₹ 1,004.00 Ex Tax: ₹ 1,004.00
Blue Pottery Cylindrical Vase 6 Inch ..
₹ 872.00 Ex Tax: ₹ 872.00
A unique form of art hailing from Jaipur is the Blue Pottery, which got its name for the eye-catching blue dye. This type of pottery doesn’t use clay, instead makes usage of quartz. Blue pottery is famous for its enchanting des..
₹ 516.00 Ex Tax: ₹ 516.00
Full Plate Pottery Assorted Colours & Design..
₹ 1,317.00 Ex Tax: ₹ 1,317.00
Khurja Pottery is the type of earthenware made by mixing quartz and feldspar giving off a lustrous effect and therefore a gleaming texture to the articles. Khurja ceramics apart from the glow, has vibrant yet coordinating colors t..
Blue Pottery at CCIC
The blue pottery of Jaipur is unique and hence of great interest in the past and even today. It is very popular in the national and international markets. Since the blue color is dominant on the white background pottery, therefore, it is known as blue pottery, otherwise, various other colors like yellow-green, maroon and black colors are also used in the pottery of Jaipur.
Jaipur pottery is not made of clay but of ground felspar (burbura) mixed with gum or starch. It can be wielded by hand only, not on the potter’s wheel and locally known as kamchini.
The art appears to have originated in Delhi under the chief artist, by the Hindu Kumhar called Bhola. It seems probable that its production arose from a desire to compete with the imported jars, known as martabans, which came to Delhi all the way from the fort of that name on the coast of Burma. one of the pupils of Bhola was induced to join the School of Art, Jaipur, leading to the large demand for Jaipur pottery. The similarity in shape and material is striking. At first, the designs and coloring adopted by the Delhi potter were strongly Hindu in character, but later on, they became much more Muhammadan and consisted of rich shades of pale blue (occasionally green also) on a granular but pure white surface.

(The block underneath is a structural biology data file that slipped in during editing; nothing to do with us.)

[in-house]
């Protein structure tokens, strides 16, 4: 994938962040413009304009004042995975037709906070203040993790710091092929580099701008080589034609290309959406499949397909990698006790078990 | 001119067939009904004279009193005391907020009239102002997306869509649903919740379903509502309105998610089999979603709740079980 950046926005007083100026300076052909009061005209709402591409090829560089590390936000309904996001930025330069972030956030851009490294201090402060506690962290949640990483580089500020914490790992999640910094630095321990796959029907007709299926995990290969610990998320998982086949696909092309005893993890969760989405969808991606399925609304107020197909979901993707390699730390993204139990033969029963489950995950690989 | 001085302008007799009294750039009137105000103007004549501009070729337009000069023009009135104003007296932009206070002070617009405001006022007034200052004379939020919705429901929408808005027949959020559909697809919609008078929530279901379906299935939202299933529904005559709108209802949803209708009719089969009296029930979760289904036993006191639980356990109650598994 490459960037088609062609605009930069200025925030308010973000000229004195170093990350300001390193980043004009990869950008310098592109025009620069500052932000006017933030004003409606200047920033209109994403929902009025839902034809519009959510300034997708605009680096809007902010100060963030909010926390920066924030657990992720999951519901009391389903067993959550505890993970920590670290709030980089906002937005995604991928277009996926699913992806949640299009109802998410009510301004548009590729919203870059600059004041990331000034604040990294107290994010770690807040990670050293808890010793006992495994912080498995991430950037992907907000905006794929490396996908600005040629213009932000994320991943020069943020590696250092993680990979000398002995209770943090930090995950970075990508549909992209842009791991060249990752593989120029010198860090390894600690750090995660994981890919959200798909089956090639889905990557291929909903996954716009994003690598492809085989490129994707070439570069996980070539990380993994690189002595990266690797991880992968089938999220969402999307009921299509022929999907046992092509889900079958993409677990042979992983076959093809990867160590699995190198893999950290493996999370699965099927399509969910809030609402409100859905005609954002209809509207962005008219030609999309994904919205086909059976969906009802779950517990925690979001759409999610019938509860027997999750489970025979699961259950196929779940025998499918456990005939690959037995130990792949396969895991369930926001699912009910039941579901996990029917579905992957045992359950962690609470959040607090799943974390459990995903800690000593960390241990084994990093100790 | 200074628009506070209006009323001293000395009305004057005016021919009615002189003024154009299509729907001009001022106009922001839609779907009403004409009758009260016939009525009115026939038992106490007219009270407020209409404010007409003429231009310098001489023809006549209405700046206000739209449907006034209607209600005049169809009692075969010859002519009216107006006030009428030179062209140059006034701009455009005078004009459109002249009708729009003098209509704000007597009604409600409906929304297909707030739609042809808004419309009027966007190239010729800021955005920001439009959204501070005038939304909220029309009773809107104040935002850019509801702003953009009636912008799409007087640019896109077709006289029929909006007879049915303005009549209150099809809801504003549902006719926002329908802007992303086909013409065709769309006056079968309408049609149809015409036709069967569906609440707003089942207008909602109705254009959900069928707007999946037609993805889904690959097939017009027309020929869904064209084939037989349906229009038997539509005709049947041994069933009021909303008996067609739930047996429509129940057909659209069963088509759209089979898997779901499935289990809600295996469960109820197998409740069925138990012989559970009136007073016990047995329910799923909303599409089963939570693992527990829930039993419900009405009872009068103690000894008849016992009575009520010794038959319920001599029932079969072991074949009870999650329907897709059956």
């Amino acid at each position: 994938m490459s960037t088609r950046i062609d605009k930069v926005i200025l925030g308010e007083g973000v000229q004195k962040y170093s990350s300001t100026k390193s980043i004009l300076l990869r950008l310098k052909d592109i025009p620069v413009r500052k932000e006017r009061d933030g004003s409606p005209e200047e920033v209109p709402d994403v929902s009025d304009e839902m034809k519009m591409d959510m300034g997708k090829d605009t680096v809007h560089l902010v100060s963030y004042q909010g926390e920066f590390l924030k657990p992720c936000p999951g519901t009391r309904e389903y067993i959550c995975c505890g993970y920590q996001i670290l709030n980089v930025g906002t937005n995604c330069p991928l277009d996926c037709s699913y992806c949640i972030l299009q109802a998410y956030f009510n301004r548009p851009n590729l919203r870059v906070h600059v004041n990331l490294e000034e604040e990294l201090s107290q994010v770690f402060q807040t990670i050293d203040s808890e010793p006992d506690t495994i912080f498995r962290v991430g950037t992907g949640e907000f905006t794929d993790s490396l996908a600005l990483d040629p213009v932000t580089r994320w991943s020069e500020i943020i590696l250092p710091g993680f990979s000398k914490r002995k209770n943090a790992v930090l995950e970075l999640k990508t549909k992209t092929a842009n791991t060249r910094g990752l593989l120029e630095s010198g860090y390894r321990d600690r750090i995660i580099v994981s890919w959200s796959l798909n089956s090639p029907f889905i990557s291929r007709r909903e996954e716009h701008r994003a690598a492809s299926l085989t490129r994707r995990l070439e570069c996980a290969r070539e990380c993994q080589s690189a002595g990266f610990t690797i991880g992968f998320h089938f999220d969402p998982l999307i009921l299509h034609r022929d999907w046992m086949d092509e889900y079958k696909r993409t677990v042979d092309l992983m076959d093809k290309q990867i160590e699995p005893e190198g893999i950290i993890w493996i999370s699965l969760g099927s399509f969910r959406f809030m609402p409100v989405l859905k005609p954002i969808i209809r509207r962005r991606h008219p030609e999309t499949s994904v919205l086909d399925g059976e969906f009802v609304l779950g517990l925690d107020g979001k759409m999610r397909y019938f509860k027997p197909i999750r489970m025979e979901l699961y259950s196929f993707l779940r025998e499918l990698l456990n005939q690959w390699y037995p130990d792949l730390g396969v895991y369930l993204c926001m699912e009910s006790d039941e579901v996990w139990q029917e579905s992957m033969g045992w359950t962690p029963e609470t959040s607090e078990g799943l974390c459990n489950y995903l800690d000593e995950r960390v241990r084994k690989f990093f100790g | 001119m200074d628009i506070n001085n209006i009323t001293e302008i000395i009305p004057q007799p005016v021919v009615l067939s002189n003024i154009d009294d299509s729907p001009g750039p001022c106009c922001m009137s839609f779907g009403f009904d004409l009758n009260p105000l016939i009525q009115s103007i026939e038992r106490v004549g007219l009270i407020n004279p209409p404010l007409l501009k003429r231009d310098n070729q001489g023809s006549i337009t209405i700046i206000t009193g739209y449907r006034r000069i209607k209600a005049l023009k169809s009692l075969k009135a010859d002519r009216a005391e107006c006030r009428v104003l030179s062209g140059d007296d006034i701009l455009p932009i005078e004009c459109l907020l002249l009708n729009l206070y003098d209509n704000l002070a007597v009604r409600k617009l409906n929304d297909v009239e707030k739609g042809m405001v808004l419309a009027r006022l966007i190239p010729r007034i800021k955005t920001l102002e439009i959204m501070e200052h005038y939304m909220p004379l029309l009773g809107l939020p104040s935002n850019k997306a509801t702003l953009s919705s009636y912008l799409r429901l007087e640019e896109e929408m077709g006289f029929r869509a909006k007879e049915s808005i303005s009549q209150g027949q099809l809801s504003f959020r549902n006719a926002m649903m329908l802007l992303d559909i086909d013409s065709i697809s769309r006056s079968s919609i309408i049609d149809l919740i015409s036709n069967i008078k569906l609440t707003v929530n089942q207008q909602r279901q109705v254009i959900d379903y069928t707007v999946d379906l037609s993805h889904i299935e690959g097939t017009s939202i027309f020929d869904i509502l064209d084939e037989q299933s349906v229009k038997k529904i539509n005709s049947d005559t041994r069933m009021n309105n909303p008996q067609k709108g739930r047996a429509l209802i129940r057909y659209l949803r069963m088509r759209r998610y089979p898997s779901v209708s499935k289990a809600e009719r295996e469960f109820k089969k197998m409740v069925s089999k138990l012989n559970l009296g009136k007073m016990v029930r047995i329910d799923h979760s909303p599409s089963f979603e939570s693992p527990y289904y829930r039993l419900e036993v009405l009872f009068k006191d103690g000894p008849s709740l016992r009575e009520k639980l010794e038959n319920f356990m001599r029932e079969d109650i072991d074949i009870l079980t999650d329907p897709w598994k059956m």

Jaipur school of blue pottery is formerly differed from Delhi and attained its reputation and popularity through the use of two shade of blue cobalt and turquoise on opaque white. Recently it has turned its attention to modern Persian models and has produced pottery with an admixture of green leaves and brown and yellow flowers that appears distinctly inferior to the older tradition.
Vases of various sizes cooking vessels, decorative tiles and other utility items were made in blue pottery of Jaipur.